St. Maximilian Kolbe
In my spiritual travels I spent a summer with the Conventual Friars at their original Marytown in Kenosha, Wisconsin. As a kid I was enrolled in the Militia of Mary Immaculate, the sodality founded by St. Maximilian Kolbe after his studies in Rome. In Rome he witnessed the Masonic anti-Catholic actions against the Catholic Church, and this moved him to form the Knights of the Immaculata, Mediatrix of all Graces, in defense of the Catholic faith. For well defined details, please visit this site.
I was attracted to St. Maximilian as a kid on account of his devotion to Our Lady, and of course, his martyrdom at Auschwitz. As a child, Maximilian had a vision of Our Lady, who offered him two crowns, one for chastity, the other for martyrdom. He explained:
"... the Blessed Mother appeared to me holding in her hands two crowns: one white the other red. She looked at me with tenderness and asked me if I wanted these two crowns. The white one signified that I would preserve my purity and the red that I would be a martyr."St. Maximilian offered his life in exchange for a prisoner who was to be executed. he died by lethal injection, after many days of starvation. Kolbe's death was truly a heroic act of the most perfect charity by which he won his martyr's crown. Since his canonization, the Saint's intercession is often sought for people addicted to drugs because of the manner in which he died. However, I see his death foreshadowing the growing practice of euthanasia we hear about in our times: withholding nutrition and hydration, as well as lethal injection. That is exactly how Kolbe was put to death - although much more cruelly, no clinical pretensions to comfort. On account of this, Kolbe must be considered a major patron of the pro-life movement.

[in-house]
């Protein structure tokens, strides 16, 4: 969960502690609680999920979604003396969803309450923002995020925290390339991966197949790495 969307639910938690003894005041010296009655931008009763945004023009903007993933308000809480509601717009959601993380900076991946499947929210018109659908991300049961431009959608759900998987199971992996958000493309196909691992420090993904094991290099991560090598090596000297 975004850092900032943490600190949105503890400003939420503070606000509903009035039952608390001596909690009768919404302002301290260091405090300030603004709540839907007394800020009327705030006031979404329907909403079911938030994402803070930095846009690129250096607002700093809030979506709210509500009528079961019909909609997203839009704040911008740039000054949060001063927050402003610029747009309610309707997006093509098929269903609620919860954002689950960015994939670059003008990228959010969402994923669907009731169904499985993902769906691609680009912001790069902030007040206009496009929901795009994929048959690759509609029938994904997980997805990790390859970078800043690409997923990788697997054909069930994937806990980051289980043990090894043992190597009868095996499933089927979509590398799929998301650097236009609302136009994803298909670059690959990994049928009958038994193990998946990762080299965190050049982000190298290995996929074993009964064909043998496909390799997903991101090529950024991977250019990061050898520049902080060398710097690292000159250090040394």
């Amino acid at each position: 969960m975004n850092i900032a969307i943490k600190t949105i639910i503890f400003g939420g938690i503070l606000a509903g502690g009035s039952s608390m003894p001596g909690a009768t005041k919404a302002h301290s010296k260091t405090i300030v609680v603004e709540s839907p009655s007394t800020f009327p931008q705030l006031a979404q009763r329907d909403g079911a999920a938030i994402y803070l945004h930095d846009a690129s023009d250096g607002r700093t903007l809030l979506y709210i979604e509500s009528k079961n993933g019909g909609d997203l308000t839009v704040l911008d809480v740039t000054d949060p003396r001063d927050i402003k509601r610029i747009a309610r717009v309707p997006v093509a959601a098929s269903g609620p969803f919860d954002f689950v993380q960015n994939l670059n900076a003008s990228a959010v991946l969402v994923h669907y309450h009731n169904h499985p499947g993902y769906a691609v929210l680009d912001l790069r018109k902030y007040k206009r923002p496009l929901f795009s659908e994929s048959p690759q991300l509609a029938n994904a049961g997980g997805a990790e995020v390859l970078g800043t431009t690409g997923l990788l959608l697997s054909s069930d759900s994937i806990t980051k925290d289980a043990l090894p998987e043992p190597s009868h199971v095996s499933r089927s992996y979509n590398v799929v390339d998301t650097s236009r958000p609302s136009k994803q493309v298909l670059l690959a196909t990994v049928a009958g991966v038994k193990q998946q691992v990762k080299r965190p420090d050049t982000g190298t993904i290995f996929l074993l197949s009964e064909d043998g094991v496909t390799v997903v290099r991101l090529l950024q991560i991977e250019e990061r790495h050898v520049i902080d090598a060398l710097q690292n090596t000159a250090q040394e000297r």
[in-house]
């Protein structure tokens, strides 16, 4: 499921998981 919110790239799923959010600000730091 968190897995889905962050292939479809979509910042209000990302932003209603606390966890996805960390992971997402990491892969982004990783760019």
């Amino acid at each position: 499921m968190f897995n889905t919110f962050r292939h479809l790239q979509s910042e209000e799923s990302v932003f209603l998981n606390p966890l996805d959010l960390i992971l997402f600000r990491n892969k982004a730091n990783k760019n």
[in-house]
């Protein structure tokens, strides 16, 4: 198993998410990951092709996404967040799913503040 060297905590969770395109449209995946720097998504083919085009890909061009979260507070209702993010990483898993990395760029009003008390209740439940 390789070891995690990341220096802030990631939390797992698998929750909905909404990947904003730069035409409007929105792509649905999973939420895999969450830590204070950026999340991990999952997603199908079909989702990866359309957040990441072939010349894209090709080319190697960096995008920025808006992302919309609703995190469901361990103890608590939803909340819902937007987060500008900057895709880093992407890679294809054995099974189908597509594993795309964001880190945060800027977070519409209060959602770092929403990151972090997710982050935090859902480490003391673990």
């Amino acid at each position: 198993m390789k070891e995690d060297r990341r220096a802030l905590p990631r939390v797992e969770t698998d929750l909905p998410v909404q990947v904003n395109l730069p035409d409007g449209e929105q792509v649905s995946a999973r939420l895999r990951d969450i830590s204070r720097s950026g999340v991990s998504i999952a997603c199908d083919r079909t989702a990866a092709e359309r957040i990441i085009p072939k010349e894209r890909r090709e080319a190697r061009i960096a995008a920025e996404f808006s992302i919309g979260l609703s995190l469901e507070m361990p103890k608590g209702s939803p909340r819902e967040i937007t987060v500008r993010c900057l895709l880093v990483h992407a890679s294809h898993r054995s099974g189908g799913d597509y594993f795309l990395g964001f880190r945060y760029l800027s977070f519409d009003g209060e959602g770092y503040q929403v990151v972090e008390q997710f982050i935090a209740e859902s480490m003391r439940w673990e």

In 1973 Paul VI beatified him and in 1982 John Paul II canonized him as a Martyr of Charity. - Source
̈“Charity should be open to all without discrimination; her only limit should be whatever is possible, which because of its spirit of sacrifice- should reach to the extreme.” (St.Maximilian)